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Questions for the Dahlonega experts

jonrunsjonruns Posts: 1,196 ✭✭✭✭✭

I just purchased an 1860-D gold dollar from DW....two questions for the D mint experts:

  1. Why was the 1860-D so poorly struck? By 1860 they had been minting coins for 20 years...

  2. When Georgia seceded from the Union in early 1861 and the Confederacy took over the D mint...did they use the same mint employees to make the coins for 1861? Was it just an ownership change like a corporate take-over...because the quality of the 61-Ds seems higher than the 60-Ds...

Thanks!!!

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    BillJonesBillJones Posts: 33,484 ✭✭✭✭✭
    edited September 28, 2017 9:49AM

    The number of years that the Dahlonega Mint was in operation had nothing to do with the quality of the coins it made. The 1838-D half eagle, which was the first coin the mint made, was very well struck. According to the newspaper articles the local minters took great price in their work. Some of the later coins were well made too.

    The golden age for the Dahlonega Mint was when James Cooper was the director. He was a West Point graducate, and he really got the operation on a tight schedule. Depositors got their gold coins back within a week, and the quality of the coins was generally quite good. Then the Whigs won the 1848 presidential election and Cooper was out. The mint did not runas well after that.

    I am guessing that the Philadelphia Mint did not send any new obverse (head side) dies to Dahlonega over the last three years of the mintage. Therefore they ended up using the old woren out die with the weak "U" in "UNITED" for the 1859 to 1861 period. The 1858-D gold dollar is actually very nice. Here is an example.


    The 1860-D half eagle was pretty well made too.


    The half eagle was the coin of choice for the Dahlonega Mint employees. They did their bast work with them and were able to do a good job with setting up the press properly. From what I've read they really disliked making quarter eagles.

    Retired dealer and avid collector of U.S. type coins, 19th century presidential campaign medalets and selected medals. In recent years I have been working on a set of British coins - at least one coin from each king or queen who issued pieces that are collectible. I am also collecting at least one coin for each Roman emperor from Julius Caesar to ... ?
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    jonrunsjonruns Posts: 1,196 ✭✭✭✭✭
    edited September 27, 2017 11:41AM

    @BillJones said:

    I am guessing that the Philadelphia Mint did not send any new obverse (head side) dies to Dahlonega over the last three years of the mintage. Therefore they ended up using the old worn out die with the weak "U" in "UNITED" for the 1859 to 1861 period. The 1858-D gold dollar is actually very nice.

    Great photos and explanation. I'll never be able to afford a 61-D $1...but from the photos that I see on Heritage...some of them them have a stronger "U" and "N"...than the 60-D...maybe they got a new obverse die in late 1860?

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    BillJonesBillJones Posts: 33,484 ✭✭✭✭✭

    Check out the "U" on the 1859-D gold dollars in "Coin Facts." It is heading toward weak.

    I know from old auction catalogs that the same obverse die was used to strike the 1860-D and 1861-D gold dollars.

    Retired dealer and avid collector of U.S. type coins, 19th century presidential campaign medalets and selected medals. In recent years I have been working on a set of British coins - at least one coin from each king or queen who issued pieces that are collectible. I am also collecting at least one coin for each Roman emperor from Julius Caesar to ... ?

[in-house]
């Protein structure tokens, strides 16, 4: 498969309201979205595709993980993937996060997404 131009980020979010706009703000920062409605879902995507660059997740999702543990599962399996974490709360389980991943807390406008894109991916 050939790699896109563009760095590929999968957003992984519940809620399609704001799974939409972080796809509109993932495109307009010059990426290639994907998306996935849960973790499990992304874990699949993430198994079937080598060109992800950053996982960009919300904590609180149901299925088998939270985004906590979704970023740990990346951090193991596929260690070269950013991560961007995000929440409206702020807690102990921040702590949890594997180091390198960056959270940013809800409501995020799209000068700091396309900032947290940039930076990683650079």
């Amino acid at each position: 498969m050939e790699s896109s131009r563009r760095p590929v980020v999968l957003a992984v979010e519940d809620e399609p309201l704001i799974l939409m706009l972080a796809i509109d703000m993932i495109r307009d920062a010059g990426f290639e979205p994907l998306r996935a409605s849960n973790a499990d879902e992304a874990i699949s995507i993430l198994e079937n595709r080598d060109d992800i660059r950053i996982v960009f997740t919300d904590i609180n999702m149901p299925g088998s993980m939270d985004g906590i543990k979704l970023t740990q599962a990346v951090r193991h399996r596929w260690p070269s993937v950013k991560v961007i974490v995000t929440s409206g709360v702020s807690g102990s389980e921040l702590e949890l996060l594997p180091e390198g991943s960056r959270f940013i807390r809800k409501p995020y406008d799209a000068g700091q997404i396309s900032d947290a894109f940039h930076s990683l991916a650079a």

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    RegulatedRegulated Posts: 2,992 ✭✭✭✭✭

    Dahlonega and Charlotte were staffed with appointees, so whenever the director was changed, the employees changed as well. George Kellogg was appointed Director in 1860, and apparently his friends were hacks.


    What is now proved was once only imagined. - William Blake
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    RogerBRogerB Posts: 8,852 ✭✭✭✭✭
    edited September 27, 2017 2:31PM

    Die shipment data is likely in RG104 entry 216 vol 19 or 20. These have not as yet been fully digitized. Letters might also be in RG104 Entry 1, but also in letters not digitized.

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    rickoricko Posts: 98,724 ✭✭✭✭✭

    Intriguing how politics/history affected coin manufacturing... however we see it in so many areas. Cheers, RickO

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    BoosibriBoosibri Posts: 11,867 ✭✭✭✭✭

    Good read would be "Neighborhood Mint"

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    TreashuntTreashunt Posts: 6,747 ✭✭✭✭✭

    wow, I would have guess a VF.

    Some die wear.

    Frank

    BHNC #203

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    BillJonesBillJones Posts: 33,484 ✭✭✭✭✭

    @Boosibri said:
    Good read would be "Neighborhood Mint"

    I learned alot from that book.

    Retired dealer and avid collector of U.S. type coins, 19th century presidential campaign medalets and selected medals. In recent years I have been working on a set of British coins - at least one coin from each king or queen who issued pieces that are collectible. I am also collecting at least one coin for each Roman emperor from Julius Caesar to ... ?
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    dengadenga Posts: 903 ✭✭✭

    Two pairs of 1861-dated dollar dies were shipped to Dahlonega in December
    1860 and received there on January 7. The die figures of 1855–1861 for this
    mint can be found in the November 1968 issue of the Numismatic Scrapbook
    Magazine
    .

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